It’s taught me resiliency, to pay attention to my body, to know things change, persistence, strength, etc etc. and it’s giving me the family I found. (I could go on).


So- How have I learned to deal with the mental aspect of the condition?

Well- I mean- I’ve learned ways, but things are always changing. There’s always more to learn. I might think I have it figured out, but then things change. Or I might learn something along the way. Or all of the work I have done in the past comes together.

But for me? The biggest things I have learned over my lifetime, and especially the last 2ish years when I’ve tried to be more honest and take care of my mental health are:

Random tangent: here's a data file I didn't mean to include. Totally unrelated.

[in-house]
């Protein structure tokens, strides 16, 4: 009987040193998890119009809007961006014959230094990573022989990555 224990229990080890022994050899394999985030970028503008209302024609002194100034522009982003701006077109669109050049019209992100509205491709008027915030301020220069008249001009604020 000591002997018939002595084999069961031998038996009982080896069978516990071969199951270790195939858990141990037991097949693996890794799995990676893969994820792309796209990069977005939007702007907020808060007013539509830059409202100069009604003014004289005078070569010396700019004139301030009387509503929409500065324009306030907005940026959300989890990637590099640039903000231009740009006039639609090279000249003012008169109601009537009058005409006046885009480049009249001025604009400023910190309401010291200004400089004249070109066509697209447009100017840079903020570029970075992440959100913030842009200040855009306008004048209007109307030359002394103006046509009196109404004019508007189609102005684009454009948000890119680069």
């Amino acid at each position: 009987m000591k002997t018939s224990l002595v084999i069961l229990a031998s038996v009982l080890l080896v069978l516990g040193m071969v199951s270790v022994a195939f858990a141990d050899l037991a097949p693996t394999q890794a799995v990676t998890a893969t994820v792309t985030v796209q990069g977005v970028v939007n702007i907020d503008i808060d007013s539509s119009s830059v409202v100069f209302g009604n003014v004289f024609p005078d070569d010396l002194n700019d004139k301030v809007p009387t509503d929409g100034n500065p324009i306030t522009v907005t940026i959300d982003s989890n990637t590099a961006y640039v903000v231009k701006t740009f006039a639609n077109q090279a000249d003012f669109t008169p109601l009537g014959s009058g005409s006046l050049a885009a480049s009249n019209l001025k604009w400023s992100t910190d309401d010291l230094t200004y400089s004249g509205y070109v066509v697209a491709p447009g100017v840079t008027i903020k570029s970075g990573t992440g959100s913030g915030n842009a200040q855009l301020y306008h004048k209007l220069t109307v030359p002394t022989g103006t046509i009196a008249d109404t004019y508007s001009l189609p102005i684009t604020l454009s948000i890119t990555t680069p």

1. I’m not good at vocalizing my emotions out loud- thank goodness for writing!
  2. Writing about your feelings or past events or your thoughts or a combo- is SO healing!! It really is good for you.
  3. Be honest- at least with yourself. Not being honest with myself and the outside world is what threw me into diabetes burnout. I would only talk about the positive. I would only acknowledge the positive. That’s when it all really hit for me.
  4. Being able to acknowledge the positive and the negative in diabetes and mental health, but also life– has done WONDERS for so many aspects of my life. I often feel that the world wants us to pick positive or negative- and that’s not life. For me, it is KEY to be able to bring the two together- hand in hand if you will.  Sometimes you need to say “I’m a diabadass!” and sometimes you need to cry and then scream “Diabetes sucks!”
  5. Sometimes, looking into therapy is a good idea.